Tidal Power (Ch 5.4, 5.9-5.10)
Phys 105
Dr. Harris
What Causes Tides?
• http://www.pbs.org/wgbh/nova/earth/what-causes-the-tides.html
high tide
low tide
History of Tidal
• Tidal energy is one of the oldest forms of energy used by humans
• Dating back to 787 A.D., tide mills were constructed, consisting of a
storage pond and a sluice (gate that controls water flow).
– During the incoming tide (flood), the sluice would open to allow rising
waters to fill the storage pond
– During the outgoing tide (ebb), the stored water would be released
over a waterwheel
• In the early 1960’s, the first commercial scale tidal power plant was built
in St. Malo, France, consisting of twenty four 10MW turbines.
Tidal Barrages
• The ocean’s tides can be used to accumulate potential energy, which can
be converted to mechanical energy by turning a turbine in a manner quite
similar to hydropower.
• As the tides rise and fall daily, basins along the shoreline naturally fill and
empty. A complete tidal cycle takes 12.5 hours, so there are two high tides
and two low tides a day.
• Dam-like structures called barrages can be built across the mouths of
natural tidal basins with sluice gates. Water can be allowed to rise on one
side of the sluice until enough of a hydraulic head is built up to power a
• The turbines are designed to work in either direction to maximize the
utilization of the changing tide.
Tidal Barrages
Rance River Tidal Power Station
• The first commercial tidal
power plant in the world is
the La Rance Tidal Barrage
in France built in 1967.
• The average tidal range is
28 ft, with a max of 44 ft.
The barrage extends 2500
ft across.
• Produces 5.4 GWh of
electricity per year, which
is only 18% of the available
energy in the basin.
Tidal Turbines
• Efforts are underway to anchor turbines to the ocean floor to harness tidal
energy. This concept is proven, and in practice in a handful of locations on
a small scale.
• This form of generation has many advantages over its other tidal energy
rivals. The turbines are submerged in the water and are therefore out of
sight. They don’t pose a problem for navigation and shipping and require
the use of much less material in construction.
• Tidal turbines are vastly better than wind turbines in terms of efficiency. A
tidal turbine produces 4 times the output power per square meter of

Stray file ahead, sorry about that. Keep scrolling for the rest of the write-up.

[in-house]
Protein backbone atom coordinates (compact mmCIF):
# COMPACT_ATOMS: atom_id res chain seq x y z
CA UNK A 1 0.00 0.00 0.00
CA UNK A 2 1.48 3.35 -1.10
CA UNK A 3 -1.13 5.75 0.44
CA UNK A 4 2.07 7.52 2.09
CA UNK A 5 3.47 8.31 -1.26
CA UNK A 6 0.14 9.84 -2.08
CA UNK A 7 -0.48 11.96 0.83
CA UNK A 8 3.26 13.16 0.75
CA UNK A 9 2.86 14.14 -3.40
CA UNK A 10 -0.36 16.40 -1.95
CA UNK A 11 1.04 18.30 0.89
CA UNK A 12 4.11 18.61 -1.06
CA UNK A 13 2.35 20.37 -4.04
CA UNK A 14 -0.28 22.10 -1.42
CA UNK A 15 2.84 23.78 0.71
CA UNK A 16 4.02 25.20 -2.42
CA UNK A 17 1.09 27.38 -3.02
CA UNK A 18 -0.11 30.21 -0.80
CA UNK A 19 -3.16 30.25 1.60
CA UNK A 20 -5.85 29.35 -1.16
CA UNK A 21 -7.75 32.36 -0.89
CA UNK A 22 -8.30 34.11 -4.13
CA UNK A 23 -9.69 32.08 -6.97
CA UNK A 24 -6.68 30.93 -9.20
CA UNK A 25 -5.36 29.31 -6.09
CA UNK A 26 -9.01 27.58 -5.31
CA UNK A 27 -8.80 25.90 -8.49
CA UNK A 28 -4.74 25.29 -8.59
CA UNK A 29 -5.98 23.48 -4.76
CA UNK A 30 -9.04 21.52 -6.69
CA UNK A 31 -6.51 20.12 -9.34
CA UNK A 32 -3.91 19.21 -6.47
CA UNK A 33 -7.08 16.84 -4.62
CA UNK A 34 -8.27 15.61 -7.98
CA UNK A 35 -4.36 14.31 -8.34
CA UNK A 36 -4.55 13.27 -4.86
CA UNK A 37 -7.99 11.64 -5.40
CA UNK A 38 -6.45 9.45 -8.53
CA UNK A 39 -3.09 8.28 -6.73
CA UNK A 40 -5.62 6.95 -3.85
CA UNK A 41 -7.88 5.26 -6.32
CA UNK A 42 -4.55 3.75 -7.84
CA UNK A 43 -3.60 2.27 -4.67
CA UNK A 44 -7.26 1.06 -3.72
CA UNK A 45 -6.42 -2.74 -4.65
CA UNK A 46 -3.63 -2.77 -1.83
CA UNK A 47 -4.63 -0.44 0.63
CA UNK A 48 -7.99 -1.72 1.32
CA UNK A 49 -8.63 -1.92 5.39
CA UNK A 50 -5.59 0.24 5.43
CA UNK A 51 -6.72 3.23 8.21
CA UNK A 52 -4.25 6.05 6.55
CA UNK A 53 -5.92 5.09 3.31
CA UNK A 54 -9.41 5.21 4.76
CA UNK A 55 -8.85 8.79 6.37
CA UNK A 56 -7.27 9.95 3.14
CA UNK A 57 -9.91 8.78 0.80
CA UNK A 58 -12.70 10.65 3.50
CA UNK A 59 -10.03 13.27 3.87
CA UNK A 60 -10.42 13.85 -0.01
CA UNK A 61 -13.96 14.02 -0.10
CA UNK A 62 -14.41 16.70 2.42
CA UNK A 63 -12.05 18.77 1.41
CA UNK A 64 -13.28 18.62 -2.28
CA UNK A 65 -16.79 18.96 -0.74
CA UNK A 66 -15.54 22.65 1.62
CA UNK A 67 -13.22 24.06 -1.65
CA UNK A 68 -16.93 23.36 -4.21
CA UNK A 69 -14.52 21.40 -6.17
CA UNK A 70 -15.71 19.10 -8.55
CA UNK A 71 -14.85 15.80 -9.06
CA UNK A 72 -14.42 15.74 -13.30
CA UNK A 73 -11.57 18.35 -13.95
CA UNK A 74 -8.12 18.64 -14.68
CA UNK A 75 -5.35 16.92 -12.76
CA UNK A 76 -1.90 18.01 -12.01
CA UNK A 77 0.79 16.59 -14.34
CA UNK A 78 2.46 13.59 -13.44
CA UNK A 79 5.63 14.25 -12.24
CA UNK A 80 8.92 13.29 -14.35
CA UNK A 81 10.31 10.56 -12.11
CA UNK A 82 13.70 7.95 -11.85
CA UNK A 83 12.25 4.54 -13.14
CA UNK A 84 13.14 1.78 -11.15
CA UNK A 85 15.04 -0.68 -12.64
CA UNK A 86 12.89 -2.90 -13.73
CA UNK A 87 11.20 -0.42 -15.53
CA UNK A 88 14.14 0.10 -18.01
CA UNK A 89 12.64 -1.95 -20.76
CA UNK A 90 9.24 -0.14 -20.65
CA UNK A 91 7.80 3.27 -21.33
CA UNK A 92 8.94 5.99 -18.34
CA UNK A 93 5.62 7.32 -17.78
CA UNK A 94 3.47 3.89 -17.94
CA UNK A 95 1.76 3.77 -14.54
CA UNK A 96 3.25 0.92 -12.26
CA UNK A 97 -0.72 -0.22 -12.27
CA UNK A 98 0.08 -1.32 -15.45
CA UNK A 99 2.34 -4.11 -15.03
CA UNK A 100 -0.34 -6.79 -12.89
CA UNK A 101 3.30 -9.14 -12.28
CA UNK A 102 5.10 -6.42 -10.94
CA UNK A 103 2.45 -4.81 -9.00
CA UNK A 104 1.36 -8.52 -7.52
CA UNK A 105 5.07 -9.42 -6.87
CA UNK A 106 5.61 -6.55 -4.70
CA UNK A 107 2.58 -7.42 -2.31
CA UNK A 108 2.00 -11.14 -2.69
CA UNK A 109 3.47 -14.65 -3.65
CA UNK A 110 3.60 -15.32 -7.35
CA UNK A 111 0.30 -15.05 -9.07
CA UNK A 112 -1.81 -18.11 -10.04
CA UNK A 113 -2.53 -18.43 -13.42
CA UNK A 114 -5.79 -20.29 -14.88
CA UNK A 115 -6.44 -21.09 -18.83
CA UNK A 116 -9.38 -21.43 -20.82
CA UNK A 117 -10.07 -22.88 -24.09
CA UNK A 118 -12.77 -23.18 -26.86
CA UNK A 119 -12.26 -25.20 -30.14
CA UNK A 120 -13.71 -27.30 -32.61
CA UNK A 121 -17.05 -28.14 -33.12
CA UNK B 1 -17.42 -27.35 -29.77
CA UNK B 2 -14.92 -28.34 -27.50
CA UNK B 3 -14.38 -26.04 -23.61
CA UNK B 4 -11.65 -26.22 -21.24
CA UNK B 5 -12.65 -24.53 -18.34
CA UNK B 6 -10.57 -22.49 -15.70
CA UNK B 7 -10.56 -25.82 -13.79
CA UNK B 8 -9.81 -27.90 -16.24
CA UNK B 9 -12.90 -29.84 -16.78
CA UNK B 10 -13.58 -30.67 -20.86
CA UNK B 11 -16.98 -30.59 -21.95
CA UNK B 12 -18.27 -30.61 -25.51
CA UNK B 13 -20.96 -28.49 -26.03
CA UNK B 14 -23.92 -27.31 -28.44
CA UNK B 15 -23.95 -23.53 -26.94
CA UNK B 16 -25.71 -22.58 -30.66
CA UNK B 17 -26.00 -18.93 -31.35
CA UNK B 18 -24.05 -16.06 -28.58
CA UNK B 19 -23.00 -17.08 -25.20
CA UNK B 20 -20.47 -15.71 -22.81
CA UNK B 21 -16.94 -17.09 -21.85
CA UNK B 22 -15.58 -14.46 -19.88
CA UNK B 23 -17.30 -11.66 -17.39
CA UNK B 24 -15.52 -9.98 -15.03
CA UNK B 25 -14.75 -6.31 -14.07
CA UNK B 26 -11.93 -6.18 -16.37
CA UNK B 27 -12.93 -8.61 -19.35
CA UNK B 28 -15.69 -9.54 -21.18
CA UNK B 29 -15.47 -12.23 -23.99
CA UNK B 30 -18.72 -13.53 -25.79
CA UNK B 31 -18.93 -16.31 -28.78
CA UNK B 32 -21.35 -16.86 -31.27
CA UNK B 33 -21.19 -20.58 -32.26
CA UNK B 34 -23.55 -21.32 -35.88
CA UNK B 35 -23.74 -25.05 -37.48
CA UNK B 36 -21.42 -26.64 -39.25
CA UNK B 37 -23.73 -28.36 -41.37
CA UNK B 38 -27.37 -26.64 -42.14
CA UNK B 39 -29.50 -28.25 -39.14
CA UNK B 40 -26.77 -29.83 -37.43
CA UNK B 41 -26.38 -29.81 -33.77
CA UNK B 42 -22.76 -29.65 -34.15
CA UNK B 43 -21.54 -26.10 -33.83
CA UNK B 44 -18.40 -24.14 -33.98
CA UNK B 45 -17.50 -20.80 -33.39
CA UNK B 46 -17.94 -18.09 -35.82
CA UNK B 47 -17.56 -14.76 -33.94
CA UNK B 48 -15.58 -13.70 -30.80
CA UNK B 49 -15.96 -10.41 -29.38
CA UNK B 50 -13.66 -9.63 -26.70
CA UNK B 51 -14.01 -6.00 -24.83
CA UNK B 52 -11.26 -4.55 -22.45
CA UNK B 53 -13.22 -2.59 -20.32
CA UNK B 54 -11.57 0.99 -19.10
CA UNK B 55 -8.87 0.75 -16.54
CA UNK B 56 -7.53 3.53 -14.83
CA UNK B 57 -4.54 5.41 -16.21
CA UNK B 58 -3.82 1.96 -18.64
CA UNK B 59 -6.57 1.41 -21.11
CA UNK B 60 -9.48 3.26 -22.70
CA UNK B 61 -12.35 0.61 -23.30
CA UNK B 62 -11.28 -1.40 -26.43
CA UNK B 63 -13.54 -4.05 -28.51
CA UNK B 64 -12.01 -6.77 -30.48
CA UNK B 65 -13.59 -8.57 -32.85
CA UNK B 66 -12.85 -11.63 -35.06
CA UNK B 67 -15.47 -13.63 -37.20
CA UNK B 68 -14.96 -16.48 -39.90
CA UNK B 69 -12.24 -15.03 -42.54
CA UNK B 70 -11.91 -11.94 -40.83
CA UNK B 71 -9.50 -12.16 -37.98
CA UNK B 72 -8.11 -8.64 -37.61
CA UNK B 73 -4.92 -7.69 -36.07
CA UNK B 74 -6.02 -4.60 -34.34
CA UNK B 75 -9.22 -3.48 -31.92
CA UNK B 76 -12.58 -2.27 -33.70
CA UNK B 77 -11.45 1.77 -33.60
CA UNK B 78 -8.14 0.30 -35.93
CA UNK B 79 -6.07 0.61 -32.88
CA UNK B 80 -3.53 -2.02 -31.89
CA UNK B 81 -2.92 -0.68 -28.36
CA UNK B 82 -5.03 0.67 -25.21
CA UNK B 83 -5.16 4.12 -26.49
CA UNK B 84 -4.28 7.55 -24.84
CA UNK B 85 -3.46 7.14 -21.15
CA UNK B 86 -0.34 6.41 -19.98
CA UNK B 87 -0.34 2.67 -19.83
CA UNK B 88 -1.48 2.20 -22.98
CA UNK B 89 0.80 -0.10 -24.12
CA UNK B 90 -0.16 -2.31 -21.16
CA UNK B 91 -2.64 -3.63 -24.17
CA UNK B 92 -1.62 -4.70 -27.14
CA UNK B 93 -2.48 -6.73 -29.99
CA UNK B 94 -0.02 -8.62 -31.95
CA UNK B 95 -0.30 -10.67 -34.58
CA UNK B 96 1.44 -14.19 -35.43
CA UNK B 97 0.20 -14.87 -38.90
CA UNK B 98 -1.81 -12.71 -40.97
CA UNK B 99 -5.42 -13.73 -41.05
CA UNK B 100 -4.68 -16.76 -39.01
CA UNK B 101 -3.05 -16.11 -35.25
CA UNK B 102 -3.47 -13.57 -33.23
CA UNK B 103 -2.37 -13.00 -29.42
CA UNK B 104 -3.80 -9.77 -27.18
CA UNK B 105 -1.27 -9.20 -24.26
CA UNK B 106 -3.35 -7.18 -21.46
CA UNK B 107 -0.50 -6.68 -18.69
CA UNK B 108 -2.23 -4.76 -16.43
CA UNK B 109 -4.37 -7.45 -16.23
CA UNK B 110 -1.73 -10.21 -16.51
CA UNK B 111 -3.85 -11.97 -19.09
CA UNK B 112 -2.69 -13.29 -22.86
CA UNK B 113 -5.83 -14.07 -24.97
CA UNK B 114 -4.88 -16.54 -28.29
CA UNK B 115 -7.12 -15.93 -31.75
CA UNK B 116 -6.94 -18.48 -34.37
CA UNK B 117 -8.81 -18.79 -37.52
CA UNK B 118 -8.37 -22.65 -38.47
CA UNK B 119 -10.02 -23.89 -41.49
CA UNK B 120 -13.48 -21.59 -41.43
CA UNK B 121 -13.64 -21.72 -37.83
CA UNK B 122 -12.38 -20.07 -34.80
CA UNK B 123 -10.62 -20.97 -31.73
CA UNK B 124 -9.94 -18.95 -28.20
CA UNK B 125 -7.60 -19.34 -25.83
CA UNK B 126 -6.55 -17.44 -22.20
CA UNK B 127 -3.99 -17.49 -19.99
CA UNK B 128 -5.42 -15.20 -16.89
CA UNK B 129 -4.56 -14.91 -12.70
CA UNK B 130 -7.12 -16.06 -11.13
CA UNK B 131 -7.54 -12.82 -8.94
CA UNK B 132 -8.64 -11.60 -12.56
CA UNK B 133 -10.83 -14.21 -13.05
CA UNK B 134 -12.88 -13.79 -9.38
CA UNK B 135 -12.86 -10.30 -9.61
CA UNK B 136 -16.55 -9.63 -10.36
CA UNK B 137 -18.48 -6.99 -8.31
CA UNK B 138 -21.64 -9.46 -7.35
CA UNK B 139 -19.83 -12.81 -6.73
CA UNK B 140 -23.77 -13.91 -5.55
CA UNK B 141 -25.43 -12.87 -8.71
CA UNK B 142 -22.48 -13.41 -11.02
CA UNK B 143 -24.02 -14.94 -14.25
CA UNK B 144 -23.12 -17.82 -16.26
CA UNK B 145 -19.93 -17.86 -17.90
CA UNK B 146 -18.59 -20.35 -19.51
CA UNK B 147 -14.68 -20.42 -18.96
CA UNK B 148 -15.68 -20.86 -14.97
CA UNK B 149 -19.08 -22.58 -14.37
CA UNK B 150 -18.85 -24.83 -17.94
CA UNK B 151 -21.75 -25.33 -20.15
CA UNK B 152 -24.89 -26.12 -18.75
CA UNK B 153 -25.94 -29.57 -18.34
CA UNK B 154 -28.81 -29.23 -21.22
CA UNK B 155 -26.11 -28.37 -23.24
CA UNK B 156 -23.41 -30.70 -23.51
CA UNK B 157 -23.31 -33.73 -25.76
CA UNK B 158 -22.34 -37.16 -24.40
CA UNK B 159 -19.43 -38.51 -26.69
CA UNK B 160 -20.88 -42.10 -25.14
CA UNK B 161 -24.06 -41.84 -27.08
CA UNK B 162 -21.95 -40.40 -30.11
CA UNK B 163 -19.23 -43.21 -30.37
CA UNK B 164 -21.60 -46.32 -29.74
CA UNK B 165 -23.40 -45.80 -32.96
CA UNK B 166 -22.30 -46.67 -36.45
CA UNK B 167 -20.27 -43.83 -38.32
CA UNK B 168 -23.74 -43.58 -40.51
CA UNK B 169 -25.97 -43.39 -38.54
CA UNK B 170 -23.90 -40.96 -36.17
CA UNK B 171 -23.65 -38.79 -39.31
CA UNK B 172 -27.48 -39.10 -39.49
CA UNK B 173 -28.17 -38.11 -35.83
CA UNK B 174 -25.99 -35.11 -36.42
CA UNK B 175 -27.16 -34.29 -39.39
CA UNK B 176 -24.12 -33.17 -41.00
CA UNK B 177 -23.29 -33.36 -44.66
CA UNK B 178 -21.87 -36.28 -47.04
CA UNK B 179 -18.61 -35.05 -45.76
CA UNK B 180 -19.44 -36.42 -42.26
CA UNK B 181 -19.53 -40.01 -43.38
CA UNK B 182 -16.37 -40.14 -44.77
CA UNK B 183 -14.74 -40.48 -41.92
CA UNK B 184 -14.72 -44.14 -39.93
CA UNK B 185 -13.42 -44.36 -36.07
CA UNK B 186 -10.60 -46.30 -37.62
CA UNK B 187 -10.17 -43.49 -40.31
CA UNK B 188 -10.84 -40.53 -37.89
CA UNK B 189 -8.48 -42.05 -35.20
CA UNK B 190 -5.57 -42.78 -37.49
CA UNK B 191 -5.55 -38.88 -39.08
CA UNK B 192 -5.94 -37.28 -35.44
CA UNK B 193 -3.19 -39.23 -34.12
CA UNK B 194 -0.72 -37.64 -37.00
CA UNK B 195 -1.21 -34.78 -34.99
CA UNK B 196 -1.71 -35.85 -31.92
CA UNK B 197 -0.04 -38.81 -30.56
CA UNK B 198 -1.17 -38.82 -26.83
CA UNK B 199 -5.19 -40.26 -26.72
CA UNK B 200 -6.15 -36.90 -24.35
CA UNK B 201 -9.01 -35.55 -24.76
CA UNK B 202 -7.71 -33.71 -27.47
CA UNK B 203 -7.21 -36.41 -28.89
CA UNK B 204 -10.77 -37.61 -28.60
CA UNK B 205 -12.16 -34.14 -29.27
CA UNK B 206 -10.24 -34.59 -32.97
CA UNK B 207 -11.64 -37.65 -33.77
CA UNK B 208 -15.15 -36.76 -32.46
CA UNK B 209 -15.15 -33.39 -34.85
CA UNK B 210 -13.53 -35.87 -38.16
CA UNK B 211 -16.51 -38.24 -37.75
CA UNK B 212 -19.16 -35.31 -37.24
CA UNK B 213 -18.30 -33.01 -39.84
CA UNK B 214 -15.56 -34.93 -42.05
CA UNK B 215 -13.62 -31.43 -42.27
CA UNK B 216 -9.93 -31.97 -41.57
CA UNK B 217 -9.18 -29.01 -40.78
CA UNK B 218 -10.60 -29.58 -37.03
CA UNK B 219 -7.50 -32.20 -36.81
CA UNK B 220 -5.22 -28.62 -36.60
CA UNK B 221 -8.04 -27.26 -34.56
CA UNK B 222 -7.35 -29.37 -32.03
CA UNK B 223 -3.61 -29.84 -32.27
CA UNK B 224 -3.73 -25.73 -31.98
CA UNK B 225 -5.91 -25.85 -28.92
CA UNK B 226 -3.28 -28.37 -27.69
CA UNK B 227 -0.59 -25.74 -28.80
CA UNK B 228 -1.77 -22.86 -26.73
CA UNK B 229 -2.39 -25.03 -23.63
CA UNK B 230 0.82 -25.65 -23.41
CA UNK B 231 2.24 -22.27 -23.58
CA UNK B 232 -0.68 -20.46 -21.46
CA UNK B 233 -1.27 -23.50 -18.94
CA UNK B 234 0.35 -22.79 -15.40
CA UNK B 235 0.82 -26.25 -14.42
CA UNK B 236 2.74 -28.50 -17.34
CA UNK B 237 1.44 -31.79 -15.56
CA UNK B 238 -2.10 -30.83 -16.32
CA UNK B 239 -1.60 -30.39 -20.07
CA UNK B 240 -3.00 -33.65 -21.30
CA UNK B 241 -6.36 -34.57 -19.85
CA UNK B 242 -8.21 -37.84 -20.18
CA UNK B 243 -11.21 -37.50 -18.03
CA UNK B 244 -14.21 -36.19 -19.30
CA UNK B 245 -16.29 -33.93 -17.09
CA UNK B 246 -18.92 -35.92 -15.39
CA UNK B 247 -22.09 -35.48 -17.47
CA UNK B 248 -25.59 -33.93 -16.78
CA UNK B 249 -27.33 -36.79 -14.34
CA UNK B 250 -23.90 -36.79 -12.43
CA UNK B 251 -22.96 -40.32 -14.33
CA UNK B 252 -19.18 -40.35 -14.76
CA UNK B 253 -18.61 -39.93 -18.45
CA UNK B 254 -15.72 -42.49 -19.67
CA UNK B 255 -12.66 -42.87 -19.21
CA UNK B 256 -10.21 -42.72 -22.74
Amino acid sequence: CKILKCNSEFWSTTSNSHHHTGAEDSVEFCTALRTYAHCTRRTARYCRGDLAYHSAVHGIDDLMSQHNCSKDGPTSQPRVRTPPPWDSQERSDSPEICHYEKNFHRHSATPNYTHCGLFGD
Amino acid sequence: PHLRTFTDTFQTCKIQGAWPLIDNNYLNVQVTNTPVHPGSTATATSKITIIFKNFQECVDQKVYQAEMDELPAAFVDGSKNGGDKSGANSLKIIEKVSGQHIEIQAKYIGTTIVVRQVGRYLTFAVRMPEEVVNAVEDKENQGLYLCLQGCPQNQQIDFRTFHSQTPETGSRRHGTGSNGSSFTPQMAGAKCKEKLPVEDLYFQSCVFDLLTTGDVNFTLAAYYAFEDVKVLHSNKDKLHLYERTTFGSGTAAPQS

sweep area as a wind turbine, with a substantially smaller environmental
Siemens “SeaGen (S)” Tidal Turbine
Domestic Tidal Power
• There are no tidal power stations in the U.S., but plans are underway to
build a small tidal power farm in the East River of NYC.
– 300 underwater turbines
– On average, 10 MW of power (44GWh of electricity per year, enough
for 8000 households)
• Alaska, Maine, and southeast Canada are potential target areas for
Ocean Thermal Energy Conversion (OTEC)
• The world’s oceans constitute a vast natural reservoir for receiving and
storing heat energy from the sun
• Nearly 75% of the surface area of Earth is water. Due to the high heat
capacity of water, the, water near the surface is maintained at significant
higher temperatures than water at greater depth
• It is possible to extract energy from the oceans through the use of heat
engines in order to exploit the temperature differences between warm
surface water and the cold, deep water
Oceanic Temperature Differences Between
Surface and 1000m Depth
Closed-Cycle OTEC System
• Closed-cycle systems have been considered for OTEC.
– In such a system, a low heat capacity working fluid passes through a
heat exchanger (evaporator) which
– The vapor passes through an expansion valve and forces the rotation
of a turbine
– Cold water from the depths cools the condenses the working fluid via
heat exchanger, and the process repeats.
• Using the water temperatures from the last slide, calculate the theoretical
efficiency of an ideal heat engine?
η= 1−

 100% = 1 −
 100% = 6.7%
• Of course, this is the maximum possible efficiency for an ideal system.
The actual efficiency would be closer to 3%.
• To produce 40MW, the water intake pipes would need to be 10m in
diameter, about the size of a traffic tunnel.
• Average coal plant: 670 MW
Advancing OTEC?
• The OTEC concept was first introduced in 1881. In 1930, the first OTEC
test system was constructed.
• This test system was open-cycle. Unfortunately, the system consumed
more power than it produced.
• Very little was done after this until the 1970’s when rising fuel costs
prompted the US to reopen studies of OTEC
– The Department of Energy financed the design of a large floating OTEC
plant intended to provide power to the islands, with transmission lines
running along the ocean floor
– A small test plant (10 kW) was built in the late 70’s and operated
successfully for four months off the coast of Hawaii. Since then, there
has been no support of OTEC technology
Wave Energy
• The kinetic energy of moving
waves can be used to power a
• In this simple example the wave
rises into a chamber. The rising
water forces the air out of the
chamber. The moving air spins a
turbine which can turn a
• When the wave drops, this
creates a vacuum in the
chamber, causing air to flow in
the opposite direction
Renewable and clean
Tides are predictable
There is a vast potential for energy generation
With tidal turbines, the structures are out of sight
Less required material for tidal turbines than wind
• Like wind and solar, tidal power is intermittent
– In addition, the hydraulic head obtained from tides is also variable
• Tides do not align with peak energy demand times
• With regard to barrages, some of the environmental impacts of dams are
present with this technology as well, though to a much lower extent
– Only produces 1/3 of the electricity that a hydropower plant of equal
size would produce
– Wave power sites produce low energy output

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